The Regulatory Mix, TMI’s daily blog of regulatory activities, is a snapshot of PUC, FCC, legislative, and occasionally court issues that our regulatory monitoring team uncovers each day. Depending on their significance, some items may be the subject of a TMI Briefing.
Collocation Of Wireless Antennas
The FCC is seeking comment on a proposed Amended Nationwide Programmatic Agreement for the Collocation of Wireless Antennas to address the review of deployments of small wireless antennas and associated equipment under Section 106 of the National Historic Preservation Act (NHPA). The amendments are intended to enable swift and responsible deployment of wireless broadband services – including deployments that will support next generation “5G” wireless service offerings – while maintaining the role that States and Tribal Nations play in reviewing projects with potentially significant effects. Comments are due June 13, 2016.
The FCC is seeking comment on a letter from the National Telecommunications and Information Administration (NTIA) asking it to require applicants seeking international §214 authorizations (and transfers thereof), §310 rulings, submarine cable landing licenses, and satellite earth station authorizations to: (1) provide information on ownership, network operations, and related matters as part of the applications; and (2) certify compliance with certain law enforcement assistance requirements. For item (1), the NTIA Letter proposes that the FCC require the information from each applicant with reportable foreign ownership and, for item (2), the proposal would require all applicants to certify. Comments are due May 23, 2016. The FCC said the comments will help it draft a notice of proposed rulemaking addressing issues raised in the NTIA Letter “in the near future.” The FCC said that there will be an additional opportunity to comment on proposals set out in the notice of proposed rulemaking.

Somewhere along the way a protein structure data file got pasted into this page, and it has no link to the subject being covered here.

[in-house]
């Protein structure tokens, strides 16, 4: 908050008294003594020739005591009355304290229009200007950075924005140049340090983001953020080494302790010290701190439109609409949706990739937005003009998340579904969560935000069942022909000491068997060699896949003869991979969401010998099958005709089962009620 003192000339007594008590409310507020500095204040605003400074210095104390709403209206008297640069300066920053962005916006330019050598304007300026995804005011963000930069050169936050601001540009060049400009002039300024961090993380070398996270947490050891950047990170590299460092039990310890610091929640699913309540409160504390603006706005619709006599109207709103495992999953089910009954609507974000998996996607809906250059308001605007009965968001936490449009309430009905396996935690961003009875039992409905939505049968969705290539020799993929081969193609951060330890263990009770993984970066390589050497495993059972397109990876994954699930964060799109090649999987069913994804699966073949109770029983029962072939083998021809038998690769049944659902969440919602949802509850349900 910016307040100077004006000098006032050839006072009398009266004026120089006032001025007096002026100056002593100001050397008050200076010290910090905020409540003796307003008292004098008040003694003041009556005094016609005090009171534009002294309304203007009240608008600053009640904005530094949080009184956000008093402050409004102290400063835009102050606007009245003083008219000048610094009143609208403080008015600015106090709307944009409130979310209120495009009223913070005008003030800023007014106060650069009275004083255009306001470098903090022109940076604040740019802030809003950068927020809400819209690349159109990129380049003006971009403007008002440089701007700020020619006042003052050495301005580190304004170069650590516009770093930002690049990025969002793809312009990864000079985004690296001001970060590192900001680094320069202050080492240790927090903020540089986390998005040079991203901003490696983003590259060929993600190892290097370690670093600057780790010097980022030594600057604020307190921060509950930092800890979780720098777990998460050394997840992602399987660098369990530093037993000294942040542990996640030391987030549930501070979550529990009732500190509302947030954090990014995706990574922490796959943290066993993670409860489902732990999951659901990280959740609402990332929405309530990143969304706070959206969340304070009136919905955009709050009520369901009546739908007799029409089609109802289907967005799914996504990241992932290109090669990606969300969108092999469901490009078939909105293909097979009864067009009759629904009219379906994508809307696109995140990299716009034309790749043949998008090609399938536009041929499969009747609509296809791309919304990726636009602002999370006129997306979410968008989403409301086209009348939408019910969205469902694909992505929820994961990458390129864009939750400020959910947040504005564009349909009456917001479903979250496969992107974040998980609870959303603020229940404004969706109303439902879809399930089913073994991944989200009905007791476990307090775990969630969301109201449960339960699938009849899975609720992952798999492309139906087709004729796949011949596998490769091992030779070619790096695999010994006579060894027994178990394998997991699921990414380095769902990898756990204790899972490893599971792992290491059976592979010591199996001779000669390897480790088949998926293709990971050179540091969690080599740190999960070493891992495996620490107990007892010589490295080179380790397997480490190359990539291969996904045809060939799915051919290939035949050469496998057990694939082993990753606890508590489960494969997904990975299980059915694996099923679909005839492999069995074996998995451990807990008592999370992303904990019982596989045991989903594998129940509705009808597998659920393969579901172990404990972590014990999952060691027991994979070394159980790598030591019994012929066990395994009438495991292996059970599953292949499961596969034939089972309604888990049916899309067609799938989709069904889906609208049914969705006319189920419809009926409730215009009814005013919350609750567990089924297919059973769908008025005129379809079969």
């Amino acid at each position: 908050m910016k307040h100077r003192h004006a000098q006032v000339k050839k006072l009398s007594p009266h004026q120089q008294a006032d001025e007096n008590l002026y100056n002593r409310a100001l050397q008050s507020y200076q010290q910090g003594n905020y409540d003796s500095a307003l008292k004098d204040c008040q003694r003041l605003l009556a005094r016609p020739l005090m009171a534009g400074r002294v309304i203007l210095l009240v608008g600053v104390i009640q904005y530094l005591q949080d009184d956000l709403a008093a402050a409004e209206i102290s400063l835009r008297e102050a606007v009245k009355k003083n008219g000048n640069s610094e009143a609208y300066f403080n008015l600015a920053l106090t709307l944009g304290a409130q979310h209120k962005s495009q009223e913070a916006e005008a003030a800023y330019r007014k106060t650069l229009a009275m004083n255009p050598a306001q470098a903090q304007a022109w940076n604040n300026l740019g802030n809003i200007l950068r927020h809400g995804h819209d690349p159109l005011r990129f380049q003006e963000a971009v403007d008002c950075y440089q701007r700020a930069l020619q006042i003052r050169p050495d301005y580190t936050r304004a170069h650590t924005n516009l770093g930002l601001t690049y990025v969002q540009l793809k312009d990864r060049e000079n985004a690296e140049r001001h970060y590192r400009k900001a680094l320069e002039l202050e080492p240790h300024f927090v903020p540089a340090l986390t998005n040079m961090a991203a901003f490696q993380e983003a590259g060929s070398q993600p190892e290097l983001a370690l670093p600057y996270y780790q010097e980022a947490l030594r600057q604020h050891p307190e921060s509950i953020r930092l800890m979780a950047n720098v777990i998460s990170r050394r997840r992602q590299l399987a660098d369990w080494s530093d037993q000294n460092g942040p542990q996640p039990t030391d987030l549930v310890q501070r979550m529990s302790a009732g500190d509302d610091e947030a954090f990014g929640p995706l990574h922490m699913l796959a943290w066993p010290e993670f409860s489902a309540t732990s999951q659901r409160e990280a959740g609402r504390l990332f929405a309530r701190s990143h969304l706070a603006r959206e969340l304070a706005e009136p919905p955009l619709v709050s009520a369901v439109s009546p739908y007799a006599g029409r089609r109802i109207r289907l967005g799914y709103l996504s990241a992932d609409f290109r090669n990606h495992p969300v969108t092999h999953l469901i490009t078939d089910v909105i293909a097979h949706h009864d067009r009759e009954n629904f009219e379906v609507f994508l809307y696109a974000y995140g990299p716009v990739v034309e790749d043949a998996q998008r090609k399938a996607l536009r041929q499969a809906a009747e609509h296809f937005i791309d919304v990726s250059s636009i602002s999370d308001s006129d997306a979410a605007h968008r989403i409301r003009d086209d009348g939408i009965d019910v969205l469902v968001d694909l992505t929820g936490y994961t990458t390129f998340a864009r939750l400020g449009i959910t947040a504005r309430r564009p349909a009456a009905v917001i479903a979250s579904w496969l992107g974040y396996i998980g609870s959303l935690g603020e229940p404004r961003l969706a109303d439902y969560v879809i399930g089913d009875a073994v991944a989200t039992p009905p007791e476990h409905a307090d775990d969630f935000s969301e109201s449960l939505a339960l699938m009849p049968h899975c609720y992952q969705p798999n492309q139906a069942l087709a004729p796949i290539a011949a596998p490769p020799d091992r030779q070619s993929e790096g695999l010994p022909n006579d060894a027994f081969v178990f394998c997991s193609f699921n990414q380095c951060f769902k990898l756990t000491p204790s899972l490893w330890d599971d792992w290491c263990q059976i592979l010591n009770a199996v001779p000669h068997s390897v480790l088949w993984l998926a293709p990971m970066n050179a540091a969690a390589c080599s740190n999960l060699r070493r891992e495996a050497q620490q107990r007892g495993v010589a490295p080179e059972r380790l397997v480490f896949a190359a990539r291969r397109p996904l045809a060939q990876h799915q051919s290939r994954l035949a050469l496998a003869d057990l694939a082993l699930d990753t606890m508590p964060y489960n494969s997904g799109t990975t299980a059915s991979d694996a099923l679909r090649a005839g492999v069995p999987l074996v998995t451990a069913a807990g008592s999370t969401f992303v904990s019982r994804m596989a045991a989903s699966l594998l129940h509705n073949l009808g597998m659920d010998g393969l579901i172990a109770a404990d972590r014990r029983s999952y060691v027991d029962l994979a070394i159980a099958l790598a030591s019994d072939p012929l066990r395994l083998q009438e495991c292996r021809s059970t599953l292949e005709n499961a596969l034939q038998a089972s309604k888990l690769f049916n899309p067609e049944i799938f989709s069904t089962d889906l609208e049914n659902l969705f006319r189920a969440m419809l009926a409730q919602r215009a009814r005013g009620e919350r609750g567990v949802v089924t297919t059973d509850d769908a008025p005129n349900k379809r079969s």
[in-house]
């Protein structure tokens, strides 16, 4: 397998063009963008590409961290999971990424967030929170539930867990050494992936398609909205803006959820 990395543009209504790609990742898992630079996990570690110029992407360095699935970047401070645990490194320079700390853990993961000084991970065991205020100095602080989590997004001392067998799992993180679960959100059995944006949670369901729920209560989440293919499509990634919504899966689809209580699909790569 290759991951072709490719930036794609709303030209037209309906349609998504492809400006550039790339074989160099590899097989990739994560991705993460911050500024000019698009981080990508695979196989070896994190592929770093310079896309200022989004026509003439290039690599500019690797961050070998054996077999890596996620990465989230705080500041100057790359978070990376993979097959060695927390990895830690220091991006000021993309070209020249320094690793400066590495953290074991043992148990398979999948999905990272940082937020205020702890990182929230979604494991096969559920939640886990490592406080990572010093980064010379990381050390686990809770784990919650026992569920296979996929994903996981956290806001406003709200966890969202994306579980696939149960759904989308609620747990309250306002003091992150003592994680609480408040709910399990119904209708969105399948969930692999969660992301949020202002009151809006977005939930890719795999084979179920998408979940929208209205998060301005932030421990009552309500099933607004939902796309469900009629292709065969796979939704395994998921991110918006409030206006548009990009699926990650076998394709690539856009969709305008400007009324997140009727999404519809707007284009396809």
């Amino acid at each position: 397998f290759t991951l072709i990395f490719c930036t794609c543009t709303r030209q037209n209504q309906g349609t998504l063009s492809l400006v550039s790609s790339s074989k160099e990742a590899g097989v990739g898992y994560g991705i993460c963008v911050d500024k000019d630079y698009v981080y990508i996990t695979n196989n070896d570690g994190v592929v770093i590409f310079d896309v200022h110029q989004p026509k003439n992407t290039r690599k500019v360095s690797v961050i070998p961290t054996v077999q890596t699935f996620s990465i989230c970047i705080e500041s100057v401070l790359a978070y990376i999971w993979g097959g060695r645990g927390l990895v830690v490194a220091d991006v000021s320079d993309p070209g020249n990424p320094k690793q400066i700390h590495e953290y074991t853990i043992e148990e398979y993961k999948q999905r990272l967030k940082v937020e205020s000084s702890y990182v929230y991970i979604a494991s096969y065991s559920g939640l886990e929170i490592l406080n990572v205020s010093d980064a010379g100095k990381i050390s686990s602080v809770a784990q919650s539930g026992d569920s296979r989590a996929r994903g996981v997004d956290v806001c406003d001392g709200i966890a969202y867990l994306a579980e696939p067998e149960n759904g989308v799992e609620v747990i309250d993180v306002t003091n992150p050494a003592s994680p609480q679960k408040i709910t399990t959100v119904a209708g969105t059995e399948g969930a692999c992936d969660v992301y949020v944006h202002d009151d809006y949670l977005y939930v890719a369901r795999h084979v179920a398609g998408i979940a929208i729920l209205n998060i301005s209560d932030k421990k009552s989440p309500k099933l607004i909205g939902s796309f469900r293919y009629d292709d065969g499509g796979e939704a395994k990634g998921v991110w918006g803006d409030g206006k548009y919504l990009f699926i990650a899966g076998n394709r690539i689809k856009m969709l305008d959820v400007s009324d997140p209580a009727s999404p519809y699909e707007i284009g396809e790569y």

The FCC released the tentative agenda for the Connect2Health Task Force’s May 18, 2016 conference in Houston, Texas to highlight how broadband-enabled health technologies can improve access to mental health care and to discuss associated policy issues. The event is co-hosted by the University of Houston Law Center’s Health Law & Policy Institute. The session, Broadband Prescriptions for Mental Health will explore how connected environments can be used to improve mental and behavioral health and will spotlight the University of Texas Rio Grande Valley School of Medicine’s efforts in this area. Panel topics include: Care Challenges in Mental and Behavioral Health and Connected Solutions; Innovation in IoT, Big Data Analytics and Mental Health; and Policy Issues and Prescriptions in Broadband-Enabled Mental Health Care. The conference will be webcast at www.FCC.gov/live